Fake Facebook Profile For NATO Senior Commander Used To Phish Senior Brass

A fake Facebook profile for NATO Senior Commander James Stavridis, a US Navy Admiral, was used to trick senior officers in both the U.S. and British military to becoming friends.

A fake Facebook profile for NATO Senior Commander James Stavridis, a US Navy Admiral, was used to trick senior officers in both the U.S. and British military to becoming friends.

The spear phishing attack is of unknown origin and is believed to have divulged a wide range of personal information of senior military brass that could be used in subsequent, targeted attacks, the Telegraph reported.

A fake Facebook profile for NATO Senior Commander James Stavridis, a US Navy Admiral, was used to trick senior officers in both the U.S. and British military to becoming friends.

The spear phishing attack is of unknown origin and is believed to have divulged a wide range of personal information of senior military brass that could be used in subsequent, targeted attacks, the Telegraph reported.

Stavridis, NATO’s Supreme Allied Commander Europe, headed up NATO operations in Libya and is a regular user of social media. The Admiral maintains an active Facebook page and a blog on NATO’s Web site, where he discourses on NATO policy, his travels to global hot spots and his official duties.

The impostor page has since been taken down. It isn’t known how long the page was active for or who was tricked into “friend-ing” the fake James Stavridis. The Telegraph cites unnamed sources saying that military officers and diplomats were told the attacks were tracked to “state sponsored individuals in China.”

Officials say it unlikely that the attacks would have yielded any classified data. However, it likely divulged personal e-mail addresses, dates if birth, phone numbers and a wealth of information on the military and defense officials social network that could be used in subsequent targeted attacks.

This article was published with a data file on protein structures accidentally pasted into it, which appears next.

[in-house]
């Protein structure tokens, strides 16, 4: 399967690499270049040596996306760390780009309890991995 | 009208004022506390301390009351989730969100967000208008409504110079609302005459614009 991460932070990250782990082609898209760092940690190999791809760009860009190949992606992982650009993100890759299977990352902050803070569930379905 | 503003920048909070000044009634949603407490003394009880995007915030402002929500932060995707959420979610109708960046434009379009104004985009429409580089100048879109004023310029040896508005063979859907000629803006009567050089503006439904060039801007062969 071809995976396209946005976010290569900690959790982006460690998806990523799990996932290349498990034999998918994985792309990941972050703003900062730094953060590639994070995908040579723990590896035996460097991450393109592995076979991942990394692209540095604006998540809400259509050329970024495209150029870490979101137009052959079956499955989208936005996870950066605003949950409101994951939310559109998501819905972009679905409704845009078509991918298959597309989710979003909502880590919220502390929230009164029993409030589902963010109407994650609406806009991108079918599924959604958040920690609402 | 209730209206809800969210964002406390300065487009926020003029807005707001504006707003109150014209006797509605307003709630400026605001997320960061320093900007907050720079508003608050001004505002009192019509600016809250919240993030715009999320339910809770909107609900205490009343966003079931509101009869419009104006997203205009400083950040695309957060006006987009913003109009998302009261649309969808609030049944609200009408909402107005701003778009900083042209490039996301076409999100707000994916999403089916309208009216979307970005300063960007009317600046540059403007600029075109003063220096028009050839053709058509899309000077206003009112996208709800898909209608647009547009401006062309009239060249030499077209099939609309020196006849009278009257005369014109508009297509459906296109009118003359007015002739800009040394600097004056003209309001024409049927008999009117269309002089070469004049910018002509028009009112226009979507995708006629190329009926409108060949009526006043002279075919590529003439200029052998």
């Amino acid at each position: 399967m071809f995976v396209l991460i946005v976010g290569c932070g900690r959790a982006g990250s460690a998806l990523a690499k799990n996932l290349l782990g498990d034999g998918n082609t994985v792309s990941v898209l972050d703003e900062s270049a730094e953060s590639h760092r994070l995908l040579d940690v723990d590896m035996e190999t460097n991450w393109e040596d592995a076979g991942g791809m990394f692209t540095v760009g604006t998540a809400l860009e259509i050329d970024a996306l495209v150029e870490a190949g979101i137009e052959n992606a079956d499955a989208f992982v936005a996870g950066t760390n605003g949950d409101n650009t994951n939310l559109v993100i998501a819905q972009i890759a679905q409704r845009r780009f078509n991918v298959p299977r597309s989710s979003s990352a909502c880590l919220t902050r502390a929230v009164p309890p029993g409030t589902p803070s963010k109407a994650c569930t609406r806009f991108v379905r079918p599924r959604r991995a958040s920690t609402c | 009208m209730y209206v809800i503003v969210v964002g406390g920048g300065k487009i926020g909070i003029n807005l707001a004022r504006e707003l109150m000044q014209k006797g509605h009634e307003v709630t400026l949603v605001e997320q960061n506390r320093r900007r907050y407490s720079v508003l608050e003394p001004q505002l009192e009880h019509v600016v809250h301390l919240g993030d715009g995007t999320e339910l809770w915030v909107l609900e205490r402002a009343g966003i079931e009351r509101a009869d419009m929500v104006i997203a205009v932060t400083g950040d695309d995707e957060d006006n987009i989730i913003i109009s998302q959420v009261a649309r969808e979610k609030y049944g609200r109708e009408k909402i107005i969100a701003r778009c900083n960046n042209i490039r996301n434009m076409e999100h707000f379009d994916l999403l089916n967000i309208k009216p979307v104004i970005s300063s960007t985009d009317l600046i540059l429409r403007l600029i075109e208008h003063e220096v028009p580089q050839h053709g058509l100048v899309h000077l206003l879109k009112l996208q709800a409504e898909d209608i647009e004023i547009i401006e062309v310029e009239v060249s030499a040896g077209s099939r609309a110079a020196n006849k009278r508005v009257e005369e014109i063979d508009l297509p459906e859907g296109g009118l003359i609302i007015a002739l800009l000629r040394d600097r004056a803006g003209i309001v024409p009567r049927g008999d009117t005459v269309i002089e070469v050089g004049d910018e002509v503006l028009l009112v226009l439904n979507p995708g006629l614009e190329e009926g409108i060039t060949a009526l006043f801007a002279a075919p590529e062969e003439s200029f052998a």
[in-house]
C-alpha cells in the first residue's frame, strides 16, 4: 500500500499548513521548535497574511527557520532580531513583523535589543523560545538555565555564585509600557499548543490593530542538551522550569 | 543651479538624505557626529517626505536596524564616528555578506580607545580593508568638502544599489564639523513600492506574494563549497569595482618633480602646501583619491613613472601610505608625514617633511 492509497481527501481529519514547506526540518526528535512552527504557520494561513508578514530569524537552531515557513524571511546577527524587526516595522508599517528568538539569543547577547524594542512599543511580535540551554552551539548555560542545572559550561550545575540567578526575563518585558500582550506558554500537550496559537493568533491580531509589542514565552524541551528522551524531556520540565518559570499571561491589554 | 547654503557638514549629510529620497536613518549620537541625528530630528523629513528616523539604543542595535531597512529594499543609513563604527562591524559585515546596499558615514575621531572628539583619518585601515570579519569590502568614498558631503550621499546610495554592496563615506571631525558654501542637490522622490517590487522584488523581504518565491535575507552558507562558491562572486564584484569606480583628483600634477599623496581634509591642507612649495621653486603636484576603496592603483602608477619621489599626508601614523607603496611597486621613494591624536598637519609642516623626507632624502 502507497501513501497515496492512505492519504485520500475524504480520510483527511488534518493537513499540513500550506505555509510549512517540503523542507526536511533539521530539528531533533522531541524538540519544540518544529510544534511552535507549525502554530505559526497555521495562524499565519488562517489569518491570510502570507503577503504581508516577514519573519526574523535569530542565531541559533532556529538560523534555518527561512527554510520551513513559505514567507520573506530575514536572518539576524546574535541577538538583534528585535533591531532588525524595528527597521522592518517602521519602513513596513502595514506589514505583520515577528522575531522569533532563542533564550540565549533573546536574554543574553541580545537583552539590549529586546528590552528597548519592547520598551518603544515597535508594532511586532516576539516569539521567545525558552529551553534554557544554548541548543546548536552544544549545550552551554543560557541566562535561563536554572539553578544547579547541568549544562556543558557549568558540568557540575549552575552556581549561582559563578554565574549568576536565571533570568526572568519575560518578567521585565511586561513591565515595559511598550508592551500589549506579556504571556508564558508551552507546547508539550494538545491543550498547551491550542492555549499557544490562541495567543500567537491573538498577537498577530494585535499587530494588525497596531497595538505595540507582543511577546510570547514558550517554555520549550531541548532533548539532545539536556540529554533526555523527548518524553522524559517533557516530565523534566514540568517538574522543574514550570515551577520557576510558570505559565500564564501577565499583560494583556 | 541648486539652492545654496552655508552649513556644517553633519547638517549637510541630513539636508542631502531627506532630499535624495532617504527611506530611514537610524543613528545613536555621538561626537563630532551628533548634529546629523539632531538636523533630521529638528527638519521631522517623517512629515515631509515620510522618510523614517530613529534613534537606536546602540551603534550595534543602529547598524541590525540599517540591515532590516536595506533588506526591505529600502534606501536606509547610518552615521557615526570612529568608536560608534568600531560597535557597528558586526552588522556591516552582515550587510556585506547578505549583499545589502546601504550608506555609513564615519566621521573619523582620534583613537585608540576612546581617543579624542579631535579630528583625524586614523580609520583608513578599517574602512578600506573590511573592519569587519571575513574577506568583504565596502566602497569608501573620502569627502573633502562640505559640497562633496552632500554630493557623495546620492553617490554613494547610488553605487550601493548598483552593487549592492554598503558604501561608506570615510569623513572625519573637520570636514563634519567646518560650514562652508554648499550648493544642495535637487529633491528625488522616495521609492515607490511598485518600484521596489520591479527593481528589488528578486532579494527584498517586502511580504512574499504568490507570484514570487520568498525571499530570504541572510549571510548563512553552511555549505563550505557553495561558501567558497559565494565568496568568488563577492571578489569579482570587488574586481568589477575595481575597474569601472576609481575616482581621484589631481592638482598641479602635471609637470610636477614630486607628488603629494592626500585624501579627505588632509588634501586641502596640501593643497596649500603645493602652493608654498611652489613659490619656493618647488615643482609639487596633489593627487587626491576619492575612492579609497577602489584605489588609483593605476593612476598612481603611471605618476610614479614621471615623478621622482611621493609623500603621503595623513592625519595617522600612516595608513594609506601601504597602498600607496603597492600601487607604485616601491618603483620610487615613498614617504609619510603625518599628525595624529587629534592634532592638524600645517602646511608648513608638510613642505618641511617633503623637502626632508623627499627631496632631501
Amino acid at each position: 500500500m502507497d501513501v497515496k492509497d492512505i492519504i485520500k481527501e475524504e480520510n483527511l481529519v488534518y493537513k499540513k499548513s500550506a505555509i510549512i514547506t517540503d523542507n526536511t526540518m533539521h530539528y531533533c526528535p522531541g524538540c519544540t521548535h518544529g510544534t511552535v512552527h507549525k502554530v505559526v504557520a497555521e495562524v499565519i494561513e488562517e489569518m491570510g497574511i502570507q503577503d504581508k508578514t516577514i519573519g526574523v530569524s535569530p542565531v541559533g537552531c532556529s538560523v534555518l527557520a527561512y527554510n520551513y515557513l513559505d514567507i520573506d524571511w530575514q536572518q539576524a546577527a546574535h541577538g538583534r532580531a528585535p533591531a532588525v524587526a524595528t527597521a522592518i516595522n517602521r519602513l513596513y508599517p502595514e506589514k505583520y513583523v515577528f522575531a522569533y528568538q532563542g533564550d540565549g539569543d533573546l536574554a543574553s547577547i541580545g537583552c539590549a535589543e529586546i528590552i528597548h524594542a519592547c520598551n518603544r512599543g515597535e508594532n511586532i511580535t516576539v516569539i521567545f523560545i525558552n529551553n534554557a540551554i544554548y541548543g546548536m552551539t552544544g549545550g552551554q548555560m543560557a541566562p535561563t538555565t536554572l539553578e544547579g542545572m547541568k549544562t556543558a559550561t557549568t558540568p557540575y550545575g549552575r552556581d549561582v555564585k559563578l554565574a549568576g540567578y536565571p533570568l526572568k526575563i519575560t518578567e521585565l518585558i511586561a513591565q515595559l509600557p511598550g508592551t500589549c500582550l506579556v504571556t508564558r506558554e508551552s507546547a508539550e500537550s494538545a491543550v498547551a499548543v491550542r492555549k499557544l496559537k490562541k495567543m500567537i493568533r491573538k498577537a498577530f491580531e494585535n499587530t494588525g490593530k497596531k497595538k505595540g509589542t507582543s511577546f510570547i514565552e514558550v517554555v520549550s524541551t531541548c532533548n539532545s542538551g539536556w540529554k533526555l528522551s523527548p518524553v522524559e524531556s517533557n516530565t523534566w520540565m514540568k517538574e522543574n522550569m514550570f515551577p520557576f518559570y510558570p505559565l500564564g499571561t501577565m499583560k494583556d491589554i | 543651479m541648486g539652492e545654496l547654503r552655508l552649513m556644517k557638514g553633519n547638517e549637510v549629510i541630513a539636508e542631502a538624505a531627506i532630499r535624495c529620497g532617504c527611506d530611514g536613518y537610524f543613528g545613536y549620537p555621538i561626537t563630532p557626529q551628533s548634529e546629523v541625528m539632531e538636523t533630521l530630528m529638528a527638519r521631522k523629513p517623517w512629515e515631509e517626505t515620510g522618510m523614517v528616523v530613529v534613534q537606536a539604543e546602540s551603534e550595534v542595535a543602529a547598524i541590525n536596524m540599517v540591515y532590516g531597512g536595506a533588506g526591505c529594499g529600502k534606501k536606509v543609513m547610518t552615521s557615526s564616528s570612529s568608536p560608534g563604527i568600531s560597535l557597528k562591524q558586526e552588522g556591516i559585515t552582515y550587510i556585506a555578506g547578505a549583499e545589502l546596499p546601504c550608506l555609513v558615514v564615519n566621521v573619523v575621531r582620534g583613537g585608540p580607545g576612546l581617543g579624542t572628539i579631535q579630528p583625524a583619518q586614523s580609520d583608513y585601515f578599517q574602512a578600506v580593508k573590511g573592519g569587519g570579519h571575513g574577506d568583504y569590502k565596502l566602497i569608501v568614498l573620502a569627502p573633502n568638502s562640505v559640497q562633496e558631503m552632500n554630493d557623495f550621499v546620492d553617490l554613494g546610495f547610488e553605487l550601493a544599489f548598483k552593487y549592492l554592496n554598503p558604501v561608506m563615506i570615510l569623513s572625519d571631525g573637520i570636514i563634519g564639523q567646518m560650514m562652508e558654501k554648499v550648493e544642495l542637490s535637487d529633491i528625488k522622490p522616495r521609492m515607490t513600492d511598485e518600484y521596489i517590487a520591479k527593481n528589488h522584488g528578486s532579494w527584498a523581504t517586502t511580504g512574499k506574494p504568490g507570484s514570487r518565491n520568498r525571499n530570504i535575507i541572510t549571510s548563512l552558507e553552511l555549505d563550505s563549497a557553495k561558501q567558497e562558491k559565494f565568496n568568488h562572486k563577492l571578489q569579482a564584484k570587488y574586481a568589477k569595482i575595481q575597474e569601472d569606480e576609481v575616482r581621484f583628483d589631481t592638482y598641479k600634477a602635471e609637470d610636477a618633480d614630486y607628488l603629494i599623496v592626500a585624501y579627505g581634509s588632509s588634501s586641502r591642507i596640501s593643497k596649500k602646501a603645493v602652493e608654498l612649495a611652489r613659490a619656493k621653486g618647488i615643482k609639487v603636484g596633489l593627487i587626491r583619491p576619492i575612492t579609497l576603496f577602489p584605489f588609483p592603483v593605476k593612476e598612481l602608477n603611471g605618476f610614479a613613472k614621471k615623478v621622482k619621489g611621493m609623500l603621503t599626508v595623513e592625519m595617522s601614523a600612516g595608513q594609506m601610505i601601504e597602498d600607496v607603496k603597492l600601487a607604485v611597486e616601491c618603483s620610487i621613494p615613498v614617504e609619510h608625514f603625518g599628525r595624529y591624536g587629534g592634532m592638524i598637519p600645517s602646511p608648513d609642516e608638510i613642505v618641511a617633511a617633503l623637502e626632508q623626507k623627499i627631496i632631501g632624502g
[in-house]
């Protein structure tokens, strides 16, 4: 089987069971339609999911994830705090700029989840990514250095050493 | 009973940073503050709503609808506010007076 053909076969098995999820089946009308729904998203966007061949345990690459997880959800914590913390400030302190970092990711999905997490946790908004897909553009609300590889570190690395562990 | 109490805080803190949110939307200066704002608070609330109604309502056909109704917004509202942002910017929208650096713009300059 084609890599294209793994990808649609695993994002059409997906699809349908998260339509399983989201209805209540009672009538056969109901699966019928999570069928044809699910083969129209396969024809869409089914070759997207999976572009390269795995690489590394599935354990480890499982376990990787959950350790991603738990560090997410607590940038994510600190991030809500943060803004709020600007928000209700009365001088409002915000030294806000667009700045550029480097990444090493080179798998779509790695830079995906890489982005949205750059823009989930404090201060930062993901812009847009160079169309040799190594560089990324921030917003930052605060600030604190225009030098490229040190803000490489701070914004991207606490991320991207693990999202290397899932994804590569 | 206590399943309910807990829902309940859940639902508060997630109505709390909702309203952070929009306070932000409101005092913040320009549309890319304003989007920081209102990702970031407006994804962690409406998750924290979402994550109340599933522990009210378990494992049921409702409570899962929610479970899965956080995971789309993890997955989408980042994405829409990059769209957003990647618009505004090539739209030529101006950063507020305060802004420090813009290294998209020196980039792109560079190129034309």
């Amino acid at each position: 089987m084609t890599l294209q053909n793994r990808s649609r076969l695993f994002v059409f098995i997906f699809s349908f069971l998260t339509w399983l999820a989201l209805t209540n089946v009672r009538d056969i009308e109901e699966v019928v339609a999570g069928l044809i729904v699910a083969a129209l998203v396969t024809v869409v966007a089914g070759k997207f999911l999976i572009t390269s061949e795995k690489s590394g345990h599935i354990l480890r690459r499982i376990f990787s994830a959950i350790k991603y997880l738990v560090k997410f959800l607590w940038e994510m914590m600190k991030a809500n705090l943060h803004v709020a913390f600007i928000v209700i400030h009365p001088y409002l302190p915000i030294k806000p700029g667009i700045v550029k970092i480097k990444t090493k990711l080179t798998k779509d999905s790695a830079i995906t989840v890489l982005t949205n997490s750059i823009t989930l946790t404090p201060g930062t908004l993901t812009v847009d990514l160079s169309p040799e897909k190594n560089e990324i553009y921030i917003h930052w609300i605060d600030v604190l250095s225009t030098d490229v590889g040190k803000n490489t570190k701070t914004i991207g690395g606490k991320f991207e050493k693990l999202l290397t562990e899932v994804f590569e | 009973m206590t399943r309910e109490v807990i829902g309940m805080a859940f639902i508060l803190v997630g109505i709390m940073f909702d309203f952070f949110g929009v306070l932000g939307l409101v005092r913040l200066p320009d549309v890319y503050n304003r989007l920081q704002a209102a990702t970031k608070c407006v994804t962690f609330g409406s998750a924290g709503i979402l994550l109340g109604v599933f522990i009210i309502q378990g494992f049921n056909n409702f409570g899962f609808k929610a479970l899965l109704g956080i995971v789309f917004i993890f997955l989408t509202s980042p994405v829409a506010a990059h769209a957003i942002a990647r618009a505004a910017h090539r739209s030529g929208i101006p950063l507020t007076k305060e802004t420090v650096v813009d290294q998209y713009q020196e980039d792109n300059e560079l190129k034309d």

Impersonating well known figures on Facebook and Twitter is easy to do, though both companies will remove fraudulent accounts when made aware of them. Facebook said in February that it will allow high profile members to verify their account and begin using nicknames to identify themselves. The company says the new feature will allow celebrities and other Facebook VIPs to get higher billing on Facebook and attract more followers. However, its unclear whether the offer was extended to prominent members of the military or government. As of this writing, Admiral Stavridis had not taken advantage of the verified account feature.

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Discussion

  • Anonymous on

    Worse written article ever.

  • Anonymous on

    Why are some American flag and general officers social media whores and act like kids with friend requests? Act like a professional military officer and not a Hollywood starlet!

  • Anonymous on

    Same paragraph used twice???

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